improving the stores operation management in food processing industry was not clearly
indicated by the scholar thus creating a gap that the researcher aims to examine further.
Training imparts the necessary skills required for the organization to meet the required
quality of service that satisfy customers. Organization should always be well informed
about the emerging technologies so that they can be in a position to cope with such
changes and thus enable them to improve their productivity. Whereas this is true, the
author failed to show us how training affects stores operation management in food
processing industry. This study intends to find out how training affects stores operation
management in food processing industry.
2.5 Conceptual Framework
Figure 2.1 Conceptual Framework
Independent Variables Dependent Variable

Inventory Management System
Information Technology
Operational Cost

Stores operation management in
food processing industry
Stores Layout
Staff Training

26
2.5.1 Information Technology
In the food industry, information technology plays a critical role in reducing costs and
meeting customer demand. Information technology coordination is the method of
organizing, planning, and strategizing when synchronizing the needs of two or more
distinct groups. The specific role of information technology depends on the type of
product that is being sold.
2.5.2 Inventory Management System
An inventory system controls the level of inventory by determining how much to order
(the level of replenishment), and when to order. There are two types of inventory control
systems; the continuous or perpetual inventory system and the periodic inventory system.
In a periodic inventory accounting system, the inventory account is updated periodically,
usually daily, monthly or quarterly.
2.5.3 Stores Layout
A store layout is the design in which a store’s interior is set up. Store layouts are well
thought out to provide the best exposure possible. They are designed to create an
attractive image for consumers.
2.5.4 Operational Cost
Operating (Operational) costs are the expenses which are related to the operation of a
business, or to the operation of a device, component and piece of equipment or facility.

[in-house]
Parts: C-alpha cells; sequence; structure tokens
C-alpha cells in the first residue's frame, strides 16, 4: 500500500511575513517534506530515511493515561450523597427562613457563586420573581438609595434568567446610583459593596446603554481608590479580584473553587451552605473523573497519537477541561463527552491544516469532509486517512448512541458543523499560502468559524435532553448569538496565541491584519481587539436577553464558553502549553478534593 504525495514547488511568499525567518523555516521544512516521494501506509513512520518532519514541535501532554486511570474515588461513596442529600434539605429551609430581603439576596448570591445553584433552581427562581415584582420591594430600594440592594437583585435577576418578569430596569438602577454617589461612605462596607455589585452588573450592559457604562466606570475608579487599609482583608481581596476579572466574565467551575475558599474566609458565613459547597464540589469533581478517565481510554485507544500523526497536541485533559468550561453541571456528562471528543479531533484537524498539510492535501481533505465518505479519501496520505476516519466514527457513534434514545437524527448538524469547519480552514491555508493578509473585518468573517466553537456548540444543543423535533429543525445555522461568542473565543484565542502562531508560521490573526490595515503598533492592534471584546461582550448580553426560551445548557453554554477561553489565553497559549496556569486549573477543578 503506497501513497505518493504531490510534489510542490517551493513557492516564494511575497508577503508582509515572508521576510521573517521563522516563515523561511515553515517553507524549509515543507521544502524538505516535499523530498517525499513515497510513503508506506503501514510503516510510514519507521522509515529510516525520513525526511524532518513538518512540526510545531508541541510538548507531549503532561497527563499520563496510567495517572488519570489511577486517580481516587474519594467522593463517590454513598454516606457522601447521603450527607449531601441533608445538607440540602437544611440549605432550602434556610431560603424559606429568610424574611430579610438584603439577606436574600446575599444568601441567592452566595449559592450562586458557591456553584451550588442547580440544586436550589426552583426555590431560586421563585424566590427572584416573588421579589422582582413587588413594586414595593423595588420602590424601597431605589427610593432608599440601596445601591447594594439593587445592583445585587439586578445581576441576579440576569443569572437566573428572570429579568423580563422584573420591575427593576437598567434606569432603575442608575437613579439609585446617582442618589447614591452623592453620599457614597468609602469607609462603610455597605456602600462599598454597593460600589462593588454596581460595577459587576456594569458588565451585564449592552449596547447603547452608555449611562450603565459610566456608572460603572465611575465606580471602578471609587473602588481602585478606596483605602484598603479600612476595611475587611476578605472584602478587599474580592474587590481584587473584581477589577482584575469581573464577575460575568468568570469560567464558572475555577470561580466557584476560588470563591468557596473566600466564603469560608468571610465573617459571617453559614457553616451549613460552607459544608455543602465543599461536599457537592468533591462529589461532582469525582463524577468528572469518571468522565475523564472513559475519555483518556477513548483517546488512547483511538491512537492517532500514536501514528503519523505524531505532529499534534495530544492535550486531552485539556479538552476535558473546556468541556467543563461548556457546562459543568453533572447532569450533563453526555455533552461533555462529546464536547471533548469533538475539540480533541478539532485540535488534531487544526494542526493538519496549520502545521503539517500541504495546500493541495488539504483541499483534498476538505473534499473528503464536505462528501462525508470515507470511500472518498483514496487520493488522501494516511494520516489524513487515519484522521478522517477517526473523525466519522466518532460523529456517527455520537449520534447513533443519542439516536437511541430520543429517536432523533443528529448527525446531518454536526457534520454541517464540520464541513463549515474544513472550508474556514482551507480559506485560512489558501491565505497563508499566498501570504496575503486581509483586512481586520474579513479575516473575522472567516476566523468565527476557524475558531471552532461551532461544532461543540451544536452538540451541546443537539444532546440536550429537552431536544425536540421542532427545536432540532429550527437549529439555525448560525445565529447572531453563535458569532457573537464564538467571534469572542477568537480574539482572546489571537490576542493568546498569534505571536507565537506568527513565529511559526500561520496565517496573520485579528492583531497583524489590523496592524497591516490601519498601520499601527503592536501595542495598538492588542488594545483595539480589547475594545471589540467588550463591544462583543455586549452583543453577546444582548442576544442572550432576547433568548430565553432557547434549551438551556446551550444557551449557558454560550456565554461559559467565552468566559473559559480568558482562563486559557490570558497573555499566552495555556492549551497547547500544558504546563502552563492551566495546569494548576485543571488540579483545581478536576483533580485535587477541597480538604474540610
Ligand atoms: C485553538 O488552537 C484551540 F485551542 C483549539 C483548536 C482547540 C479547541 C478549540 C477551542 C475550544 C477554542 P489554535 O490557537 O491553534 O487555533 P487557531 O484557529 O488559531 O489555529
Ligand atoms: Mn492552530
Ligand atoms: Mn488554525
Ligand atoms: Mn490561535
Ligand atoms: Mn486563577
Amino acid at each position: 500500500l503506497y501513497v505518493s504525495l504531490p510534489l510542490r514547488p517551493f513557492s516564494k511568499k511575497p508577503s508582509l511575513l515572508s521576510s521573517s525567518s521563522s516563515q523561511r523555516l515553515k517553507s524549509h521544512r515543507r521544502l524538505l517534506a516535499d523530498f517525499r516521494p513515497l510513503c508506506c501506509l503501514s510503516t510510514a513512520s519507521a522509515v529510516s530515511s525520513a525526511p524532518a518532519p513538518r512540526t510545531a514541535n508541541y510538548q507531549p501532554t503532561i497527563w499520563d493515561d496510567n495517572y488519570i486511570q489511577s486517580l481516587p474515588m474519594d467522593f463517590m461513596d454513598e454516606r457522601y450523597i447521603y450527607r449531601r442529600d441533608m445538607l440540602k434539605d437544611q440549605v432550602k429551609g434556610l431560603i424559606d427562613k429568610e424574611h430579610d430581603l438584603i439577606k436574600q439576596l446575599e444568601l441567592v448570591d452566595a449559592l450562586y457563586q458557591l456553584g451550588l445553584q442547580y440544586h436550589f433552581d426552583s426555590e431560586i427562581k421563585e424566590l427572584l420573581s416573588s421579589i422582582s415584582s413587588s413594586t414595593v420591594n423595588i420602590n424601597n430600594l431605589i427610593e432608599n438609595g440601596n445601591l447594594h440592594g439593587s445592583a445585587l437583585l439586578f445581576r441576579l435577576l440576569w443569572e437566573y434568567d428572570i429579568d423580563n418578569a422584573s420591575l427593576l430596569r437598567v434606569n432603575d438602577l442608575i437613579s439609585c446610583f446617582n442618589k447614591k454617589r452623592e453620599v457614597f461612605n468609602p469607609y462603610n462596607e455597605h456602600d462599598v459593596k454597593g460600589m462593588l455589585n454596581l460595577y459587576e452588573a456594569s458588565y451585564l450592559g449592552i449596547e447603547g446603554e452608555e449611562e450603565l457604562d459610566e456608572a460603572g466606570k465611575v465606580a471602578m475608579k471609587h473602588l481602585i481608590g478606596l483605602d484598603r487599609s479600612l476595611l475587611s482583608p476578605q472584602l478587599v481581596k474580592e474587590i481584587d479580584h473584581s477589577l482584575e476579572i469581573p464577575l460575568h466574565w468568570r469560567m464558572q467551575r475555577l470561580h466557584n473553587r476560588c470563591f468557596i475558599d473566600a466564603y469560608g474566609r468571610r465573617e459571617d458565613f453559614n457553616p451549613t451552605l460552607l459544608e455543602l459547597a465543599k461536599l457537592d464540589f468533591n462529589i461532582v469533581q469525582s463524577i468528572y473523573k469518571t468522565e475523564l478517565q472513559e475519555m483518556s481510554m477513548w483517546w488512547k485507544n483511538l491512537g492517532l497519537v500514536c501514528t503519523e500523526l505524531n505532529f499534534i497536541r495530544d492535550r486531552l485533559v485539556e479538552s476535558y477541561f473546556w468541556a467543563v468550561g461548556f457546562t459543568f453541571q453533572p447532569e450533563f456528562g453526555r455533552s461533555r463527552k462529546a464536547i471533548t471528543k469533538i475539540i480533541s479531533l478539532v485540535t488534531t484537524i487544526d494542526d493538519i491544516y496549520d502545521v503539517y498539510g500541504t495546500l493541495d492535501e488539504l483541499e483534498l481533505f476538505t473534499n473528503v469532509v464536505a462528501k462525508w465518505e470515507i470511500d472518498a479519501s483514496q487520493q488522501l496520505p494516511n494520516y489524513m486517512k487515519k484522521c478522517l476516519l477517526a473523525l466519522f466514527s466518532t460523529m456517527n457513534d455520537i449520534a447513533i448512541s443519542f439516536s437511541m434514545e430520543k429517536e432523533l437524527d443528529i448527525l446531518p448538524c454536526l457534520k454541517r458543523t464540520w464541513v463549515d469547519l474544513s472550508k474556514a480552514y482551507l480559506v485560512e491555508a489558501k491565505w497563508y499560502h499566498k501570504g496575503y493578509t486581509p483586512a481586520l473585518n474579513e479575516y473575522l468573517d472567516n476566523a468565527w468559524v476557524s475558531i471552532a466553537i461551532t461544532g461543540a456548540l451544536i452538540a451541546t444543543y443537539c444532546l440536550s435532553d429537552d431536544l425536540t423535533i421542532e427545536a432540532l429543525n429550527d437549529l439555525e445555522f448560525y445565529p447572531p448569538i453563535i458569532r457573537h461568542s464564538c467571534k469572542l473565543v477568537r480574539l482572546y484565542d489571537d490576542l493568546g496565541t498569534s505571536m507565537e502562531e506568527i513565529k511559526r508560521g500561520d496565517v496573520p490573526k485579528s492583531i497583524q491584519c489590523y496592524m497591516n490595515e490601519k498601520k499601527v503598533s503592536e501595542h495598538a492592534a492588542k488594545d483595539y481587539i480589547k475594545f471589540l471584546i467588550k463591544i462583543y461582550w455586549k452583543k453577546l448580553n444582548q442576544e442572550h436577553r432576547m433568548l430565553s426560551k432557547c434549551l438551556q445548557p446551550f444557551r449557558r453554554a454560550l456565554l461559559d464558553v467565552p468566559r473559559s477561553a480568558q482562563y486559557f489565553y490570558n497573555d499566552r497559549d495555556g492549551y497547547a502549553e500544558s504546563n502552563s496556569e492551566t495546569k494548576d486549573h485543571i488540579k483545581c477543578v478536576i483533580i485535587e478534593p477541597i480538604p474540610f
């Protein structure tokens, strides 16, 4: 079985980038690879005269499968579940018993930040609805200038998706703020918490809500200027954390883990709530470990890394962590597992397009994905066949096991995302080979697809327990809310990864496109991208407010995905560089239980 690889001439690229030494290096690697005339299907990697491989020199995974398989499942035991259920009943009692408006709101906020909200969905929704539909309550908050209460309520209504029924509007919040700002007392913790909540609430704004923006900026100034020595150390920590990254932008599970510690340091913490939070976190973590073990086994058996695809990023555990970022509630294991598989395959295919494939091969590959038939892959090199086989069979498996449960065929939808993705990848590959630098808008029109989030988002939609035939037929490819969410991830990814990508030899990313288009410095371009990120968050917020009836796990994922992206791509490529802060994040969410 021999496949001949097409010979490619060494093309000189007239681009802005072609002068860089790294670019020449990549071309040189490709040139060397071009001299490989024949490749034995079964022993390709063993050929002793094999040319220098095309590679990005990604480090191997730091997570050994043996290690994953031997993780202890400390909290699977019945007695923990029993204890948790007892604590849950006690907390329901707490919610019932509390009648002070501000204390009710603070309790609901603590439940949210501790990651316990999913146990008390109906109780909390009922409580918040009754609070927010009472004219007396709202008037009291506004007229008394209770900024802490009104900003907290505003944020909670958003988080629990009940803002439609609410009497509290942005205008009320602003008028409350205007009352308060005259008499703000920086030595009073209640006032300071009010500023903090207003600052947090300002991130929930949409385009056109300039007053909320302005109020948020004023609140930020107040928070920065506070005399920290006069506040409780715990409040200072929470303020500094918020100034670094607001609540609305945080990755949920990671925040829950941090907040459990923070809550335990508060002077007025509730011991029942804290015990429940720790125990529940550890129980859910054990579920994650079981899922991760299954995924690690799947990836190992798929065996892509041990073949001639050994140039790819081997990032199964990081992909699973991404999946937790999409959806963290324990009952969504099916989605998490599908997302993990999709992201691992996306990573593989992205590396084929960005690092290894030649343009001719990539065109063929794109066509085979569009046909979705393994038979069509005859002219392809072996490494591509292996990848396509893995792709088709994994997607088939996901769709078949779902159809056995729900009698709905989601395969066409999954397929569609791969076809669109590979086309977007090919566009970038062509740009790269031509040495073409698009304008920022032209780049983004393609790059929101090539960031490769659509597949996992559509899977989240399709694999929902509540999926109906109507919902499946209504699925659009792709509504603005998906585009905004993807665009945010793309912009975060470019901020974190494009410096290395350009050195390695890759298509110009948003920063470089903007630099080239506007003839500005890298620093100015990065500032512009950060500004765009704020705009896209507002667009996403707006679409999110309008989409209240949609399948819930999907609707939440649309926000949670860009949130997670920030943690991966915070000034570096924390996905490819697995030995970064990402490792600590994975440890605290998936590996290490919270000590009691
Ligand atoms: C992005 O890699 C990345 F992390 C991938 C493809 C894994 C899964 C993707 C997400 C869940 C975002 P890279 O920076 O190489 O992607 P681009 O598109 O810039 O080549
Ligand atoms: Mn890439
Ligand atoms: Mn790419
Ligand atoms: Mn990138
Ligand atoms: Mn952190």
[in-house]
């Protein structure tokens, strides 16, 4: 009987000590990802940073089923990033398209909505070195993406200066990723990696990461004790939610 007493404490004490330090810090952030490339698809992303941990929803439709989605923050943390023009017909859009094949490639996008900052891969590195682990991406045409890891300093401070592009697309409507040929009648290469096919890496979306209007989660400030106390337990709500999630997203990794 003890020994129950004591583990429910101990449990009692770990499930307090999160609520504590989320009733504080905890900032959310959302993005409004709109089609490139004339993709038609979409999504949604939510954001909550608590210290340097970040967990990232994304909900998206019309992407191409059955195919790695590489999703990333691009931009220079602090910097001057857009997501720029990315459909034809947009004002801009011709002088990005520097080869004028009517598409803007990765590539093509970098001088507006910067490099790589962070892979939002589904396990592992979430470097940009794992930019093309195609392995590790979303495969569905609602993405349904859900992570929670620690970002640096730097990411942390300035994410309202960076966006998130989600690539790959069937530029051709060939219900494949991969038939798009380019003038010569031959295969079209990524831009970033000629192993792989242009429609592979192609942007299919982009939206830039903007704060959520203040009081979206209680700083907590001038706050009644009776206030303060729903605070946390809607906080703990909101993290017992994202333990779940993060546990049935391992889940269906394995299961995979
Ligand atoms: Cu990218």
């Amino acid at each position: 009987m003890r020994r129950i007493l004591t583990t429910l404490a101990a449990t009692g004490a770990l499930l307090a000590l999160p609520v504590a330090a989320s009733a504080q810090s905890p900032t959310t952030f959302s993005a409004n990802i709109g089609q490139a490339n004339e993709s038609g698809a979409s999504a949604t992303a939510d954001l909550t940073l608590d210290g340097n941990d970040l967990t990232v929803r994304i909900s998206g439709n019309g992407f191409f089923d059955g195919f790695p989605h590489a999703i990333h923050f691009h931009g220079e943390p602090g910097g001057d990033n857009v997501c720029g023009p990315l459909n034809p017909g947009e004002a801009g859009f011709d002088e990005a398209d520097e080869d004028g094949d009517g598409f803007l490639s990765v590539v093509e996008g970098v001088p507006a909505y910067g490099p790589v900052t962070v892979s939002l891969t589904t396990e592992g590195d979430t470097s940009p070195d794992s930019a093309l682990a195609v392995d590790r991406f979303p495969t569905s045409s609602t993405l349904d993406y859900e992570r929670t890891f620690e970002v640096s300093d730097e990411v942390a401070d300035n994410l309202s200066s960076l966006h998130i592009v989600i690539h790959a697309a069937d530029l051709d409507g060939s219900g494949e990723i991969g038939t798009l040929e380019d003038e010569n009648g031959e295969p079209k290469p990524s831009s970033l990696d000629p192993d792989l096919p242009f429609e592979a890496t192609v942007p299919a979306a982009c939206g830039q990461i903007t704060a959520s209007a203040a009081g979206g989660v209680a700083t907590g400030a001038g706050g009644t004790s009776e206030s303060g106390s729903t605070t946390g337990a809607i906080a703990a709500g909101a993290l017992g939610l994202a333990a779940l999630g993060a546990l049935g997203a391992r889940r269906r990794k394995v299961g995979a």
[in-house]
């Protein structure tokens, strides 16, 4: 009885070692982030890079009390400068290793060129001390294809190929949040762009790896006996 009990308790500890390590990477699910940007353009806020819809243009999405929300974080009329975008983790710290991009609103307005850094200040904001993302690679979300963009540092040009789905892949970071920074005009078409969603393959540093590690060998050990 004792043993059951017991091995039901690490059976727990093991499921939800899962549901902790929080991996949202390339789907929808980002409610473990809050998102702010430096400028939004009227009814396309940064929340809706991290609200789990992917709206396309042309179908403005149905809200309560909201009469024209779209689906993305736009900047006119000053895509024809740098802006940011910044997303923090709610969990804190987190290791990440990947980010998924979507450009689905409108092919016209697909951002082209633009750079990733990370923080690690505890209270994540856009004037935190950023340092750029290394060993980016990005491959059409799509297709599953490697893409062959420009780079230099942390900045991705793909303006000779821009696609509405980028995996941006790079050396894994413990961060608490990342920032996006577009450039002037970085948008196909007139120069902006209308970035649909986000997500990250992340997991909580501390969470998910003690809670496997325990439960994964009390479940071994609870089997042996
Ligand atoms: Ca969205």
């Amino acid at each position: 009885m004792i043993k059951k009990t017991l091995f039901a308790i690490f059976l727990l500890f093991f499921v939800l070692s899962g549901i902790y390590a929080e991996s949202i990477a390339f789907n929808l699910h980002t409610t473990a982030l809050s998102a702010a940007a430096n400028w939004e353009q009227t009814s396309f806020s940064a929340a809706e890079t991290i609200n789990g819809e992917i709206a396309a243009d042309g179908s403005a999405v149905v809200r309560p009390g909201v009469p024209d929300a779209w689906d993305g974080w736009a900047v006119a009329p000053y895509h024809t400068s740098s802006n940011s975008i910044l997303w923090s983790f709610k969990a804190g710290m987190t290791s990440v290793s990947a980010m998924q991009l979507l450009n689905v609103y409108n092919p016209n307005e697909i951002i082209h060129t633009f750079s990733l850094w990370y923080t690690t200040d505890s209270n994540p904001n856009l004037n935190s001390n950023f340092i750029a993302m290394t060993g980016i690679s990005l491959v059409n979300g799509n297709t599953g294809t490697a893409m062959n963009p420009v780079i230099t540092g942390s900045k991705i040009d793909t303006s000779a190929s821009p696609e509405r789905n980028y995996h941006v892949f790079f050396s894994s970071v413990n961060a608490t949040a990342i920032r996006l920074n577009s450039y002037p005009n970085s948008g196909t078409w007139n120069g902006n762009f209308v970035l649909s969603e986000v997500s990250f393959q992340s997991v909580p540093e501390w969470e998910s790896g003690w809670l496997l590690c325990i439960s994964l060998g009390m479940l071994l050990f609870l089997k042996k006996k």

They are the cost of resources used by an organization just to maintain its existence.
Operational costs in corporate image include the cost of hiring debt collectors, legal fees
incurred on defaulters, telephone costs of calling defaulters among others. A hotel can
adopt an operational cost strategy that seeks to minimize these costs on corporate image.

27
2.5.5 Training
Training equips employees with knowledge to undertake the activities in the organization
easily. With quality training, employees will have better knowledge on what need to be
done which will improve stores operations management.

28
CHAPTER THREE
RESEARCH DESIGN AND METHODOLOGY
3.0 Introduction
The study presents the methodologies that guided data collection and presentation in the
consequent chapters. Methodology is the process used to collect information and data for
the purpose of making business decisions. The methodology may include publication
research, interviews, surveys and other research techniques, and could include both
present and historical information (Mugenda ; Mugenda, 2003). This chapter constitutes
the research instruments which the researcher used in the study, the target population and
the sampling method, procedure of data collection and data analysis.

3.1 Research Design
Research design works as a systematic plan outlining the study, the researchers’ methods
of compilation, details on how the study arrived at its conclusions and the limitations of
the research. Research design is not limited to a particular type of research and may
incorporate both quantitative and qualitative analysis (Orodho and Kombo, 2002).
In this study, descriptive research design was used. It is described by Holborn and
Langley (2008) as a scientific method which involves describing the behavior of a subject
without influencing it in any way and descriptive research is often used as a pre-cursor to
quantitative research designs, the general overview giving some valuable pointers as to
what variables are worth testing quantitatively, continues to site the advantages that this
descriptive method of research design helps researchers plan and carry out descriptive
studies, designed to provide rich descriptive details about people, places and other
phenomena.

29
3.2 Population